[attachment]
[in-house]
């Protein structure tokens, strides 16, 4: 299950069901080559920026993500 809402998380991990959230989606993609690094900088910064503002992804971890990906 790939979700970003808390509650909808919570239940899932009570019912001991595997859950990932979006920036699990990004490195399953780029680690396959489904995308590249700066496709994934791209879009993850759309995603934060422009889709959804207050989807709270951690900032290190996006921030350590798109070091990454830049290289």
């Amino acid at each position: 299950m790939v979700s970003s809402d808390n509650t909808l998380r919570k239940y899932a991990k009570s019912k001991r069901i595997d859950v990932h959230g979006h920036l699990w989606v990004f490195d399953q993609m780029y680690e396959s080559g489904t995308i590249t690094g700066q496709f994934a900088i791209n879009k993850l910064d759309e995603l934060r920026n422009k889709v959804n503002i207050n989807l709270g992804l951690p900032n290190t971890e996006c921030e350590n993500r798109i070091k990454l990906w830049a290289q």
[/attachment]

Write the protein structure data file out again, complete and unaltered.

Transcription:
[in-house]
């Protein structure tokens, strides 16, 4: 299950069901080559920026993500 809402998380991990959230989606993609690094900088910064503002992804971890990906 790939979700970003808390509650909808919570239940899932009570019912001991595997859950990932979006920036699990990004490195399953780029680690396959489904995308590249700066496709994934791209879009993850759309995603934060422009889709959804207050989807709270951690900032290190996006921030350590798109070091990454830049290289």
């Amino acid at each position: 299950m790939v979700s970003s809402d808390n509650t909808l998380r919570k239940y899932a991990k009570s019912k001991r069901i595997d859950v990932h959230g979006h920036l699990w989606v990004f490195d399953q993609m780029y680690e396959s080559g489904t995308i590249t690094g700066q496709f994934a900088i791209n879009k993850l910064d759309e995603l934060r920026n422009k889709v959804n503002i207050n989807l709270g992804l951690p900032n290190t971890e996006c921030e350590n993500r798109i070091k990454l990906w830049a290289q």